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Time to COP on about Climate Change

Updated: Nov 4, 2022

My article in The Irish Times that takes us back to the COP25 in 2019.

Not very Joycean I know and unrelated to The Groundhog Day Challenge but take a tour of Madrid as Greta Thunberg arrived by train and 500,000, sorry 15,000 people protested and rallied against Climate Change.

I am very concerned where we are going and am reminded of the beautiful quote:

“I am tomorrow, or some future day, what I establish today.

I am today what I established yesterday or some previous day.”


October 21st 2021

The whole world looked to Madrid when Spain offered to host the COP25 at short notice after civil unrest forced Chile to pull out.

25,000 people attended the United Nations event but most were only concerned if a particular Swedish teenager would make it after she had sailed across the Atlantic, as part of her environmental message that we should listen to the facts, and travel less by air.

Greta Thunberg arrived by train, and I saw her attacked online but then welcomed by hundreds of thousands when she appeared on stage.

Organisers estimated 500,000 people attended the rally but officially, the Spanish police estimated only 15,000.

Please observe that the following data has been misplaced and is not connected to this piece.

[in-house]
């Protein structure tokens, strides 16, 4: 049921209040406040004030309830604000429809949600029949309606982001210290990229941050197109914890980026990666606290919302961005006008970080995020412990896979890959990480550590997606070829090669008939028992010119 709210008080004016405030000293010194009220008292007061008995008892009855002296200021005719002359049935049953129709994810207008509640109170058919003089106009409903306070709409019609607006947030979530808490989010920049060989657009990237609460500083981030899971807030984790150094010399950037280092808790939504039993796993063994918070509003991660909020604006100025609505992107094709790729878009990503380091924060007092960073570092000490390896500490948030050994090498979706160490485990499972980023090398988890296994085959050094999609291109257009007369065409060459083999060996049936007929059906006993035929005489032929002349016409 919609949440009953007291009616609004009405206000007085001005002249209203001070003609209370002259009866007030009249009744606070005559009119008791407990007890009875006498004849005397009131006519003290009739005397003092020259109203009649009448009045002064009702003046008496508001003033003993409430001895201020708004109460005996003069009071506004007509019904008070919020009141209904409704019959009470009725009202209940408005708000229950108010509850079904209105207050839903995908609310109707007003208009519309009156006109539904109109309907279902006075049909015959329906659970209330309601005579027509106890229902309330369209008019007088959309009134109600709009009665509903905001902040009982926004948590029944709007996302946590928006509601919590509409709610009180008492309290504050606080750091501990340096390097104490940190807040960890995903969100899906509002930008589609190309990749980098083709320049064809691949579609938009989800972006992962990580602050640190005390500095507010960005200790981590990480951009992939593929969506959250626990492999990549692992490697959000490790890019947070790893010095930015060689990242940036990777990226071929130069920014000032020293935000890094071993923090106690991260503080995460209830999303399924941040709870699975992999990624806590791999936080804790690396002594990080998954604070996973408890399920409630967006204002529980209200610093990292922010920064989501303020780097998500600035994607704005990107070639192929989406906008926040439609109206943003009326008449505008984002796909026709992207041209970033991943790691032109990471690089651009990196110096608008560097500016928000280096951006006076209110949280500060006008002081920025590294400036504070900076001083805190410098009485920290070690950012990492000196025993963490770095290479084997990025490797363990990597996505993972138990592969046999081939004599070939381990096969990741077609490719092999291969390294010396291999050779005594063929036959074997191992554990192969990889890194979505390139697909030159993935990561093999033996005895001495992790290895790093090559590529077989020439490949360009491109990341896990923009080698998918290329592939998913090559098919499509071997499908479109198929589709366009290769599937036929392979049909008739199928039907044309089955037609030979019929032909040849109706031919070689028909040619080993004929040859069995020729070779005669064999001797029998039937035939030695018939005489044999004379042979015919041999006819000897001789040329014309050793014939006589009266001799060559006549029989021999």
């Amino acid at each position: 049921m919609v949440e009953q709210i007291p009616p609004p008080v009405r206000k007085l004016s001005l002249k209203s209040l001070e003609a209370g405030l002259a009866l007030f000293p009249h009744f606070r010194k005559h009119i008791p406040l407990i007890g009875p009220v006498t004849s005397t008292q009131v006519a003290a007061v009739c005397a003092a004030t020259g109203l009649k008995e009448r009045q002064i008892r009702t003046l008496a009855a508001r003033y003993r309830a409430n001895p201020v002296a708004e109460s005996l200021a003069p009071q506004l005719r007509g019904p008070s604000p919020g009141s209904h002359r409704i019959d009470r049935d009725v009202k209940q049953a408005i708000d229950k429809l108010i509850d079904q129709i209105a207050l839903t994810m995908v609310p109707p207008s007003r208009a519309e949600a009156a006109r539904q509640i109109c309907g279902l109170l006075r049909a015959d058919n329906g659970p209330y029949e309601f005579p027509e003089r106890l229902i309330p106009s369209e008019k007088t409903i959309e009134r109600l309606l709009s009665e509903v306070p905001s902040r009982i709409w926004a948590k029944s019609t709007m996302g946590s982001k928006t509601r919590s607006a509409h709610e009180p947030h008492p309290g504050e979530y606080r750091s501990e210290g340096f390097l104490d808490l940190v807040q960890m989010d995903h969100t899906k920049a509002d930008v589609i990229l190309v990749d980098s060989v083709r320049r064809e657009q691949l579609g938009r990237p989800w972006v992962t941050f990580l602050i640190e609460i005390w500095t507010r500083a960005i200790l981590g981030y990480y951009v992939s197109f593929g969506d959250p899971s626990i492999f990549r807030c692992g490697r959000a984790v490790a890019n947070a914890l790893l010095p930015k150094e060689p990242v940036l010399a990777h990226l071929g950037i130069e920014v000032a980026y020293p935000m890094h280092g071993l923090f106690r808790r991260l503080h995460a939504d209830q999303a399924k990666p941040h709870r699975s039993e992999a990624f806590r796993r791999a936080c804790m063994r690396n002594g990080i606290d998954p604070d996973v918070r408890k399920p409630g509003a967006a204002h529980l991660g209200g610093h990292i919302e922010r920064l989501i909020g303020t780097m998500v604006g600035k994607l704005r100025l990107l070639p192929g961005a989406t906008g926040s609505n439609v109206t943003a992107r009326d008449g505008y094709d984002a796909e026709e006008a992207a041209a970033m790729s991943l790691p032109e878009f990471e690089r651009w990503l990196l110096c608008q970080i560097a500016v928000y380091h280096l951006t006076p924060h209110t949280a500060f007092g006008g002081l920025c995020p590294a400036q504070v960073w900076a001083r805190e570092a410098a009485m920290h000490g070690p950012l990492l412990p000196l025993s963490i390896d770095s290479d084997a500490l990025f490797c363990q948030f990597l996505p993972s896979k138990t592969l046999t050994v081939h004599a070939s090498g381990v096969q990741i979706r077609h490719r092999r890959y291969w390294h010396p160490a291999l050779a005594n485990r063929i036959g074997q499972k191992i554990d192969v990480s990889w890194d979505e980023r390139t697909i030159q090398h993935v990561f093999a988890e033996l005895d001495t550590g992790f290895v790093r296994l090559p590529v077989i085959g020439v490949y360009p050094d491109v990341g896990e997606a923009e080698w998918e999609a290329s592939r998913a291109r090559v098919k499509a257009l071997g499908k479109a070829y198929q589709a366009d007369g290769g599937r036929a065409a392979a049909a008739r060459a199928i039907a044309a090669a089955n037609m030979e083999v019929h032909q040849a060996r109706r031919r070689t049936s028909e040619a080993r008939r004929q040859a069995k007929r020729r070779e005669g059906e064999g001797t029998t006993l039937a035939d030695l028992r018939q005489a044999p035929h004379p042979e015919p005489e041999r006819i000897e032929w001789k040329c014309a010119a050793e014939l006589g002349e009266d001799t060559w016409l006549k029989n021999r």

From what I saw, there were twice as many people as the anti-war protest in Dublin on February 15th 2003 when an estimated 100,000 people questioned the wisdom of flying halfway around the world to find weapons of mass destruction that we knew would never be found.

It is incredible, with so many social media posts pinging from the Spanish streets that day, that the police with helicopters circling the event, could have a figure so far removed from reality.

I was delighted that Spain hosted the event but surprised Madrid was chosen considering the mayor´s stance against a low emission car zone.

Madrid Central was introduced in 2019, similar to other EU capitals but José Luis Martínez-Almeida´s opposition to it, helped him to win the mayoral race and he immediately scrapped it. Organisers estimated 60,000 people marched against him that July but police estimated only 10,000.

Protestors wore facemasks, and one placard ironically stated that masks would become the new fashion in 2030. Thanks to the mayor, I already had masks, when the pandemic began.

The city tried to impress the global media, and the mayor launched, "Madrid Green Capital” which sounded like we had become an EU Green Capital. We hadn´t but officials argued that Madrid was a green capital as it had a lot of trees.

Madrid had but sadly lost 150,000 of them when the weight of heavy snow crushed them last January, and I remember hearing the distinctive “creak, creak, crack” sound of trees breaking, as I walked through the snow-laden Spanish streets as children enjoyed snowball fights and some of them saw snowmen for the first time.

Getting back to Climate Change, the green capital rolled out the red carpet and started to litter the place with posters promoting the environmental event. I saw Time4Action posters everywhere, on the Metro, bus stops, buildings and even across mail carts.